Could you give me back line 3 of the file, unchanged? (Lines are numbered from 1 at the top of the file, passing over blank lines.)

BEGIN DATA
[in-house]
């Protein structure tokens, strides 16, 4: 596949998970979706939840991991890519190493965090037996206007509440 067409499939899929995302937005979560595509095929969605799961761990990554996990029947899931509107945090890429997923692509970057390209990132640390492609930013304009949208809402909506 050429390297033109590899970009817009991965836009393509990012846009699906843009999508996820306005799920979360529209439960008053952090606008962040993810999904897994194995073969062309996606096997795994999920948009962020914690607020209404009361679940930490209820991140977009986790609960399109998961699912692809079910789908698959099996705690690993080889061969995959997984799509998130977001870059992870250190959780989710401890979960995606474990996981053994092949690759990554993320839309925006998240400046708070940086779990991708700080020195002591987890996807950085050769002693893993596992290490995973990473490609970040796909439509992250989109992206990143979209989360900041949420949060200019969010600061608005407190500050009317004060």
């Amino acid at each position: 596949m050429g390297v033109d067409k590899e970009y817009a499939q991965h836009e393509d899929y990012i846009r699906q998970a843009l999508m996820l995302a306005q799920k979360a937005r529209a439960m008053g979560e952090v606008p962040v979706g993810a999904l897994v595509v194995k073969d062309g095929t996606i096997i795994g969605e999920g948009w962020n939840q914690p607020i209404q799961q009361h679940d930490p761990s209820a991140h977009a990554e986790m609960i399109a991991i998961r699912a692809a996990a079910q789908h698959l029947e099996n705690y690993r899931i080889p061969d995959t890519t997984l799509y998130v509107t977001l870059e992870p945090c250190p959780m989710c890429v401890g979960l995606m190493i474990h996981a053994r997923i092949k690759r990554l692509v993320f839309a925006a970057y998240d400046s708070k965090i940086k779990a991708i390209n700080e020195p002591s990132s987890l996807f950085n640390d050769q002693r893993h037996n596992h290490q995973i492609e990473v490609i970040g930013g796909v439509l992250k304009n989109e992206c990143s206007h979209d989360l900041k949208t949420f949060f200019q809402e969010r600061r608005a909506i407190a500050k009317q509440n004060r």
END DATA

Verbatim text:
């Amino acid at each position: 596949m050429g390297v033109d067409k590899e970009y817009a499939q991965h836009e393509d899929y990012i846009r699906q998970a843009l999508m996820l995302a306005q799920k979360a937005r529209a439960m008053g979560e952090v606008p962040v979706g993810a999904l897994v595509v194995k073969d062309g095929t996606i096997i795994g969605e999920g948009w962020n939840q914690p607020i209404q799961q009361h679940d930490p761990s209820a991140h977009a990554e986790m609960i399109a991991i998961r699912a692809a996990a079910q789908h698959l029947e099996n705690y690993r899931i080889p061969d995959t890519t997984l799509y998130v509107t977001l870059e992870p945090c250190p959780m989710c890429v401890g979960l995606m190493i474990h996981a053994r997923i092949k690759r990554l692509v993320f839309a925006a970057y998240d400046s708070k965090i940086k779990a991708i390209n700080e020195p002591s990132s987890l996807f950085n640390d050769q002693r893993h037996n596992h290490q995973i492609e990473v490609i970040g930013g796909v439509l992250k304009n989109e992206c990143s206007h979209d989360l900041k949208t949420f949060f200019q809402e969010r600061r608005a909506i407190a500050k009317q509440n004060r």